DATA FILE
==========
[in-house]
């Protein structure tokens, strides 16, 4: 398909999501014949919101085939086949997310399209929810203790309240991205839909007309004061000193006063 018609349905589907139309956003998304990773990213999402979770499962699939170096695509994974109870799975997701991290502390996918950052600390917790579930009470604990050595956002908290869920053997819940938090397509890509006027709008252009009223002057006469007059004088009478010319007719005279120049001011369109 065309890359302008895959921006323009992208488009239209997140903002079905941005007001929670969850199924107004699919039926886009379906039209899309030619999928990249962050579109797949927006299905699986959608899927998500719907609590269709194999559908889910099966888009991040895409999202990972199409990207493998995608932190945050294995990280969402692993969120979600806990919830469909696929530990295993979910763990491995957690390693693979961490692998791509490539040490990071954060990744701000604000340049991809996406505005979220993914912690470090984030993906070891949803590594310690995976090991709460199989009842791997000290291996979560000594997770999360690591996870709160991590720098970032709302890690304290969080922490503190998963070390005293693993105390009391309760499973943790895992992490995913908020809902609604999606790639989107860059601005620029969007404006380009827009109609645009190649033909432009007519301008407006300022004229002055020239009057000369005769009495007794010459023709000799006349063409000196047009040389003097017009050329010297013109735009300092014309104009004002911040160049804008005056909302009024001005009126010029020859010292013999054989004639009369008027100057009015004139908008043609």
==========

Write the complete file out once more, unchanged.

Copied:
[in-house]
């Protein structure tokens, strides 16, 4: 398909999501014949919101085939086949997310399209929810203790309240991205839909007309004061000193006063 018609349905589907139309956003998304990773990213999402979770499962699939170096695509994974109870799975997701991290502390996918950052600390917790579930009470604990050595956002908290869920053997819940938090397509890509006027709008252009009223002057006469007059004088009478010319007719005279120049001011369109 065309890359302008895959921006323009992208488009239209997140903002079905941005007001929670969850199924107004699919039926886009379906039209899309030619999928990249962050579109797949927006299905699986959608899927998500719907609590269709194999559908889910099966888009991040895409999202990972199409990207493998995608932190945050294995990280969402692993969120979600806990919830469909696929530990295993979910763990491995957690390693693979961490692998791509490539040490990071954060990744701000604000340049991809996406505005979220993914912690470090984030993906070891949803590594310690995976090991709460199989009842791997000290291996979560000594997770999360690591996870709160991590720098970032709302890690304290969080922490503190998963070390005293693993105390009391309760499973943790895992992490995913908020809902609604999606790639989107860059601005620029969007404006380009827009109609645009190649033909432009007519301008407006300022004229002055020239009057000369005769009495007794010459023709000799006349063409000196047009040389003097017009050329010297013109735009300092014309104009004002911040160049804008005056909302009024001005009126010029020859010292013999054989004639009369008027100057009015004139908008043609």